Individuals of both sexes and all age groups are affected by dermatophytes; however, children under the age of 10 rarely present with tinea pedis. The main clinical pictures are those of localised tinea pedis, interdigital, plantar hyperkeratotic, and onychomycosis. Common names for these conditions include ringworm and athlete's foot. Dermatophyte infections can manifest as localised single or multiple circinate plaques with erythema and variable degrees of scaling on the body in cases of tinea corporis (Figure 9.17). Athlete's foot involves the dorsum or per-
malleolar regions. Toe-web involvement is commonly bilateral, presenting with erythema, a burning sensation, pruritus and scaling, particularly of the fourth interdigital toe web space. Severe acute forms present with painful erythema and blistering in a similar pattern to that found in cases of acute eczema or pompholix. Patients with a history of atopy are predisposed to superficial infections by dermatophytes, and in these cases erythematous inflammatory fungal lesions coexist with patches of ecze-matous skin (Figure 9.18). Chronic plantar lesions develop asymptomatic large hyperkeratotic plaques and a particular form of toenail infection by T.rubrum manifests clinically as a subungual white onychomycosis. Varying degrees of temporary disability may result from severe infections. Children manifest scalp infections under the kerion clinical form with patches of nonscarring alopecia and boggy inflammation of the skin (Figure 9.19). Less commonly, adult travellers manifest granulomatous inflammation with varying degrees of scarring in infections caused by other species of Trychophyton (Figure 9.20).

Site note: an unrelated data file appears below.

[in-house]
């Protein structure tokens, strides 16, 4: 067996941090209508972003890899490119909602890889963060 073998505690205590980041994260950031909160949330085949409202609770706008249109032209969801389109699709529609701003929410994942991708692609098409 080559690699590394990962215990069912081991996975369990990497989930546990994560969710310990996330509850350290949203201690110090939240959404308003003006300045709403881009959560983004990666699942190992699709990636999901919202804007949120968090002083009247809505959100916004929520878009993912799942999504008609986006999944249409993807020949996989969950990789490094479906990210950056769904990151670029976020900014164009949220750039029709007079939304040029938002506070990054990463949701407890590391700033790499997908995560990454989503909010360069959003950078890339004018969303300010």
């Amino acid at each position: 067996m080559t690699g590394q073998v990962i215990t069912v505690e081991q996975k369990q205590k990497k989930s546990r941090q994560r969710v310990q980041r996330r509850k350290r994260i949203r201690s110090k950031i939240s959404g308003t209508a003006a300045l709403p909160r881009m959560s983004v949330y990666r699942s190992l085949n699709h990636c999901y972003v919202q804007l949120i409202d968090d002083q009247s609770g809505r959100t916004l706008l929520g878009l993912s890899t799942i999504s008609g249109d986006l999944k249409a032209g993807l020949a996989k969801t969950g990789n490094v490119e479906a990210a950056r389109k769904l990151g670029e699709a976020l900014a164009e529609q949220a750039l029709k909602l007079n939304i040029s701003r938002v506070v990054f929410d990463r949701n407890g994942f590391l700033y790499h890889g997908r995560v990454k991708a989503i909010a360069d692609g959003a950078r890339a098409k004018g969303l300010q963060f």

Discrete plaques of granuloma annulare have to be considered in the differential diagnosis of localised ringworm, whereas thickenned plaques of plantar psoriasis
may pose diagnostic difficulties with chronic hyper-keratotic infections by dermatophytes. Other superficial skin and nail infections of the foot, such as those caused by Candida and Scytalidium species, may also present a diagnostic difficulty. The returning traveller from the tropics is often referred to our specialised clinic with severe or recurrent superficial yeast infections by Malas-sezia furfur (Figure 9.21).
The diagnosis of dermatophyte infection on the skin is made on clinical grounds. Additional diagnostic measures include direct microscopy of skin scrapings in 10-12% KOH solution, and the identification of the causative organism by culture in Sabouraud medium. A similar strategy is recommended for the laboratory diagnosis of pityriasis versicolor (malasseziosis), which requires special oily additives for successful isolation in culture.
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